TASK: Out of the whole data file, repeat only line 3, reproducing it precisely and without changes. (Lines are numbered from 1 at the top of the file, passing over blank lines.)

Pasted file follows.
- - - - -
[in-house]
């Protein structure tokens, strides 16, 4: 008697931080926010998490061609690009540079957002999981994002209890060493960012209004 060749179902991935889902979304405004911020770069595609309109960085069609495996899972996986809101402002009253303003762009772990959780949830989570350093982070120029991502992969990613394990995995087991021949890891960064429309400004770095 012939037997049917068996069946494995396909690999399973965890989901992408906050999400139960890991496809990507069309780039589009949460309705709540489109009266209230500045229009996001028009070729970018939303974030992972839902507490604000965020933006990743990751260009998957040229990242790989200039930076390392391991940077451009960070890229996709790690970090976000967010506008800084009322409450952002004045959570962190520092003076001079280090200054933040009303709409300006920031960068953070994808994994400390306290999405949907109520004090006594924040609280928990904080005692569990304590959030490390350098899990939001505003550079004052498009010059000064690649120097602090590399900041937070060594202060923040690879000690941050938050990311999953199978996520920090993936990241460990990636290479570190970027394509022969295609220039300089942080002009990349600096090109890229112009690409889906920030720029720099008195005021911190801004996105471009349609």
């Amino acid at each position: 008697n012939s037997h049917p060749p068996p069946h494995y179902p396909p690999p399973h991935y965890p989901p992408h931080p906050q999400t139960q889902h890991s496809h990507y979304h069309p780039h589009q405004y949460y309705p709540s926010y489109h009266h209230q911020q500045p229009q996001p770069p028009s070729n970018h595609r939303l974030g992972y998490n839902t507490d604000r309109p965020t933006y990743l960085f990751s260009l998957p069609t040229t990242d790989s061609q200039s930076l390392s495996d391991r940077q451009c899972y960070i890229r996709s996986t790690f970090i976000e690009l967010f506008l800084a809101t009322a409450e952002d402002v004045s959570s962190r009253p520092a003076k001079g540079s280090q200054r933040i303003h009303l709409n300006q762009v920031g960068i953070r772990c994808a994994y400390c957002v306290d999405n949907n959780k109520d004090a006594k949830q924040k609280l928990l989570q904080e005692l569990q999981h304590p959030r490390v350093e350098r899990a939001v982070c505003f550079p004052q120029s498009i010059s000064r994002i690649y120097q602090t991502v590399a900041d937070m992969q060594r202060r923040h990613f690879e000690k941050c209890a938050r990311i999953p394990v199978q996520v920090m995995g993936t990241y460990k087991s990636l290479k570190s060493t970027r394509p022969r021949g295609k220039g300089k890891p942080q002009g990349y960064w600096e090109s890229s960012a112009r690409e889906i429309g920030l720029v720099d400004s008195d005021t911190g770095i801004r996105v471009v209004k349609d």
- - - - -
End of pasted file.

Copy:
């Amino acid at each position: 008697n012939s037997h049917p060749p068996p069946h494995y179902p396909p690999p399973h991935y965890p989901p992408h931080p906050q999400t139960q889902h890991s496809h990507y979304h069309p780039h589009q405004y949460y309705p709540s926010y489109h009266h209230q911020q500045p229009q996001p770069p028009s070729n970018h595609r939303l974030g992972y998490n839902t507490d604000r309109p965020t933006y990743l960085f990751s260009l998957p069609t040229t990242d790989s061609q200039s930076l390392s495996d391991r940077q451009c899972y960070i890229r996709s996986t790690f970090i976000e690009l967010f506008l800084a809101t009322a409450e952002d402002v004045s959570s962190r009253p520092a003076k001079g540079s280090q200054r933040i303003h009303l709409n300006q762009v920031g960068i953070r772990c994808a994994y400390c957002v306290d999405n949907n959780k109520d004090a006594k949830q924040k609280l928990l989570q904080e005692l569990q999981h304590p959030r490390v350093e350098r899990a939001v982070c505003f550079p004052q120029s498009i010059s000064r994002i690649y120097q602090t991502v590399a900041d937070m992969q060594r202060r923040h990613f690879e000690k941050c209890a938050r990311i999953p394990v199978q996520v920090m995995g993936t990241y460990k087991s990636l290479k570190s060493t970027r394509p022969r021949g295609k220039g300089k890891p942080q002009g990349y960064w600096e090109s890229s960012a112009r690409e889906i429309g920030l720029v720099d400004s008195d005021t911190g770095i801004r996105v471009v209004k349609d």